Our First Two Cheeses

March 20, 2008 | By | Comments (0)

By Margo True, Sunset food editor

After fiddling around with gallons of milk, many lemons from our tree, homemade salt, and several different types of herbs from the garden, we’ve decided to make two cheeses for our one-block-diet summer feast: fresh chive cheese (firm, for slicing) and oregano queso blanco (crumbly, for sprinkling).



TIME: About 2 1/2 hours (45 minutes active time)
MAKES: A 7-in. log (about 2 in. diameter)

We wanted to make our own version of caprese salad (ripe tomatoes + basil + mozzarella), but found out that mozzarella isn’t the easiest cheese for beginners to tackle. So we adapted this simple recipe from one in Ricki Carroll’s Home Cheese Making (Storey
Publishing, 2002), for the Indian cheese called chenna. It’s really fun to make: once you have curds, you gather them up and knead them, just as you would bread dough, until they’re satiny smooth. We added herbs and salt, rolled the curds into a log shape, chilled it, and sliced it into
rounds. We’re planning to layer it with lots of different kinds of tomatoes, our own basil, and vinaigrette made with our own olive oil and vinegar (and a drop of our own honey).


gal. whole milk (not ultra-pasteurized)*


fresh lemon juice (from 4 to 5 large lemons


sea salt


coarsely chopped chives

In a large, heavy pot, heat milk to a gentle boil over medium-high
heat, stirring every now and then so it won’t scorch (this will take about 30
minutes, so bring a book). As soon as it boils, remove it from the heat and
drizzle in lemon juice, stirring slowly and gently. Keep stirring until
solid white curds separate from greenish-white, translucent liquid
whey. (If whey is still milky instead of clear, heat the pot gently until
whey is clear.) Let pot sit until curds have settled below whey, about 15

2. Meanwhile, line a large colander with cheesecloth and
set in sink. Pour curds into colander and rinse gently with lukewarm
water for 5 seconds. Gather cheesecloth up over curds and gently twist to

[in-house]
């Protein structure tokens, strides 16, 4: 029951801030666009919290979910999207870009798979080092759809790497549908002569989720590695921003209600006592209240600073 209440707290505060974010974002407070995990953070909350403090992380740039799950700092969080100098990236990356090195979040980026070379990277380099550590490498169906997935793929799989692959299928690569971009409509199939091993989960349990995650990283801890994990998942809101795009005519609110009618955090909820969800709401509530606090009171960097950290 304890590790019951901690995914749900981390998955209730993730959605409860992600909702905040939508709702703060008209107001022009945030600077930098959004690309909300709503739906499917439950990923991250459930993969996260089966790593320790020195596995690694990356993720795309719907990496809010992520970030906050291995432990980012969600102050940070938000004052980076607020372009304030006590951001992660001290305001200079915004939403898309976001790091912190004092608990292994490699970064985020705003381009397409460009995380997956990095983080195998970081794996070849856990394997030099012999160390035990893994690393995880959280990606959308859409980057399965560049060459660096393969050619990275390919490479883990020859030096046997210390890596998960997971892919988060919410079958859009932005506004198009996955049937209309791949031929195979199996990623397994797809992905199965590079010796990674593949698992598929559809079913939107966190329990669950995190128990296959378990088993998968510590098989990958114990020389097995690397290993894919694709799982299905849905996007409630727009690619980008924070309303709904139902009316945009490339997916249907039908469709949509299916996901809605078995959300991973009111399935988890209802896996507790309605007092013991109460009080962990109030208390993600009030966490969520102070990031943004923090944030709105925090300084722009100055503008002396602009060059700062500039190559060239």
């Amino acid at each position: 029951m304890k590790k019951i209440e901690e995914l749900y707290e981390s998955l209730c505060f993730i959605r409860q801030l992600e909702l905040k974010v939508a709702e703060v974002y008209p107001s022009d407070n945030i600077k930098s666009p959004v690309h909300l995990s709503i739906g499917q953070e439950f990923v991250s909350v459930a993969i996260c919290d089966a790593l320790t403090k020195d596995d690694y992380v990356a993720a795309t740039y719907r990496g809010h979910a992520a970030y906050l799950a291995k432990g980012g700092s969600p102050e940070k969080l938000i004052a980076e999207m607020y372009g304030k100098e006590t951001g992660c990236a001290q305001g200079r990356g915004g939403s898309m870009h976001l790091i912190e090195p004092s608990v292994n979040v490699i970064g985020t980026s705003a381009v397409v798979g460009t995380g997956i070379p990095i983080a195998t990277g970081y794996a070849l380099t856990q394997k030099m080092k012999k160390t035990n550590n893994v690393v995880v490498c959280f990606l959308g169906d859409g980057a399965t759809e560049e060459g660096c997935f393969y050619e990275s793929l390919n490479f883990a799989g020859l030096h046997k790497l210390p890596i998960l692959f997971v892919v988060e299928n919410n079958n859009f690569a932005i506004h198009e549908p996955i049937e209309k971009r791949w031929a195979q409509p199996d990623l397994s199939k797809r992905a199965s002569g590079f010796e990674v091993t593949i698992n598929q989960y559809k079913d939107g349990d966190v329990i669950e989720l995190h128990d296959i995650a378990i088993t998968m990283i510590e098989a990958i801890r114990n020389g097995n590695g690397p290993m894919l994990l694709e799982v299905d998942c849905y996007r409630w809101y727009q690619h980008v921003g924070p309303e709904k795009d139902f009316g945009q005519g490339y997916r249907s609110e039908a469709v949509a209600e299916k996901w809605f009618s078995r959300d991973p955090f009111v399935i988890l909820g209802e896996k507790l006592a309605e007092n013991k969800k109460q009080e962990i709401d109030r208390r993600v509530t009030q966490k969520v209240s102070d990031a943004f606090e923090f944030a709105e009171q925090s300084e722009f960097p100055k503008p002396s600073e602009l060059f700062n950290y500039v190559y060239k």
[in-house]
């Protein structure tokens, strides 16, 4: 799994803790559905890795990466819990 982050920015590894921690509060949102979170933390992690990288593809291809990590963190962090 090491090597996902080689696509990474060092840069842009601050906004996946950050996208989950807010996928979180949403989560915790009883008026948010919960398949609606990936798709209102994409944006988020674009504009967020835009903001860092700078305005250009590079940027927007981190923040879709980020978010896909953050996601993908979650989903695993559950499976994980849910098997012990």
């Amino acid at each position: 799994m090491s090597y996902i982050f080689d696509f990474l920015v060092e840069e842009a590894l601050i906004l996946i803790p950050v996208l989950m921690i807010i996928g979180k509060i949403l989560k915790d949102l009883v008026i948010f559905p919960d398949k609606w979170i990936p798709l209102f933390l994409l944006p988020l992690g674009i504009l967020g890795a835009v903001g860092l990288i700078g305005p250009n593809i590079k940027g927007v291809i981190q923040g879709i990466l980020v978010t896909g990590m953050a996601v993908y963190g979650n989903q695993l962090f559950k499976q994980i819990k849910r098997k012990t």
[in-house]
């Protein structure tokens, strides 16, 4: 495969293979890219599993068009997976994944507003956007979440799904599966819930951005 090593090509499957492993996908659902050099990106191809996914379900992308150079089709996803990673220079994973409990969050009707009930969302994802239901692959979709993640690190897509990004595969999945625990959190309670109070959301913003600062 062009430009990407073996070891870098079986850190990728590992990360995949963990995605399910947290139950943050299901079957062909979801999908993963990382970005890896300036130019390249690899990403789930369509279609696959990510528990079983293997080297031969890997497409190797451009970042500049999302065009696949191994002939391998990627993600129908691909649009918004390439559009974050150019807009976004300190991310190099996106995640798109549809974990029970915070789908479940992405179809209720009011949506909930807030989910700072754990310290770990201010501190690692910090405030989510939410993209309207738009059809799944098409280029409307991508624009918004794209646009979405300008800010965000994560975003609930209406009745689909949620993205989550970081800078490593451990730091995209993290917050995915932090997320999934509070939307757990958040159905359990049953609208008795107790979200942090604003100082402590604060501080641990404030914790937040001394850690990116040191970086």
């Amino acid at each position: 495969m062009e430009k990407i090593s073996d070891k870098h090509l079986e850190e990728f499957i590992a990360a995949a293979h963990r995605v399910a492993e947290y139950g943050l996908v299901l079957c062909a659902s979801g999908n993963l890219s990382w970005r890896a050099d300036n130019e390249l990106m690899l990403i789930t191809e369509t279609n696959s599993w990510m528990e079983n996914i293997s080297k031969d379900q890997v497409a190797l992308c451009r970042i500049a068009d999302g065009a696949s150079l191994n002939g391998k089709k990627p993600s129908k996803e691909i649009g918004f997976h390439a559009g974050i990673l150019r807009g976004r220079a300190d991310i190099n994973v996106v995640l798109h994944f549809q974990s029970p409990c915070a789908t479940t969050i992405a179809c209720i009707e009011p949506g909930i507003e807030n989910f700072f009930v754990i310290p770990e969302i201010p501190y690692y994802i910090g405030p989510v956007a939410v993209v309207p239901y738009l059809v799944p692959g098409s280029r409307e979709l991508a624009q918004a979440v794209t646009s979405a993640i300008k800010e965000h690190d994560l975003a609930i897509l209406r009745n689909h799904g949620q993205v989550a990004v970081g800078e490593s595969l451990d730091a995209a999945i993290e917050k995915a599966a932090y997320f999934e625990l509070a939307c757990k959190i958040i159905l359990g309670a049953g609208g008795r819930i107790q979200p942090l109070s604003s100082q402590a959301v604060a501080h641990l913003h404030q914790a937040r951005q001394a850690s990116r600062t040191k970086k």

squeeze out some liquid (but not all; it should still be dripping a little).

3. Put a
plate on cheesecloth-wrapped curds and top with a 5-lb. weight. Let
drain 45 minutes. (At this point it may still be dripping a bit; this
is okay.)

4. Unwrap cheese and put in bowl of stand mixer with
dough hook attachment; add salt and chives. Beat cheese on medium-low speed (or knead it by hand) until silky-looking
and no longer grainy (it should look like cream cheese), 10 to 12 minutes.

Roll cheese into a 2-in.-thick log and wrap in waxed paper and then
plastic wrap. Chill until cold and firm, at least 1 hour. The cheese will keep for up to 3 days in the fridge.

* We used cream-top organic milk from Straus Family Creamery, in Marshall, California, for both our cheeses, because a) it was as local a milk as we could find  b) it has wonderful flavor and comes from healthy cows.




MAKES About 2 cups TIME About 2 hours
The reason for making this cheese? To have a crumbly, savory topping for the soup we’re planning. It’s a simple, fresh white cheese with Mexican flavorings, and reminded us of Mexican queso blanco. It too is based on a recipe called Lemon Cheese, from Ricki Carroll’s Home Cheese Making.

1/2  gal. whole milk (not ultra-pasteurized)
9  tablespoons  fresh lemon juice (from 4 to 5 large lemons)
1  teaspoon  sea salt
1 1/2  tablespoons minced fresh oregano leaves

1. In a large, heavy pot, heat milk over medium-high heat just to the point of boiling, stirring often to prevent scorching. As soon as the milk looks as though it’s about to boil (small bubbles will being to break the surface), remove the pot from the heat and, whisking briskly to create tiny curds, drizzle in lemon juice. Reduce heat to low, return pot to burner, and whisk for another 2 minutes (do not let the milk boil). Cover and let sit 10 minutes.
2. Meanwhile, line a large colander with cheesecloth and set in the sink. Pour in curds and whey. Tie two opposite corners of cheesecloth into a knot over curds and do the same with the other two corners. Hang cheesecloth sack from sink faucet for 1 to 2 hours, or until curds have stopped draining.
3. Pour curds into a bowl and add salt and oregano. Rub between your fingers to mix and to break curds into small grains. The cheese will keep up to 1 week in the fridge.


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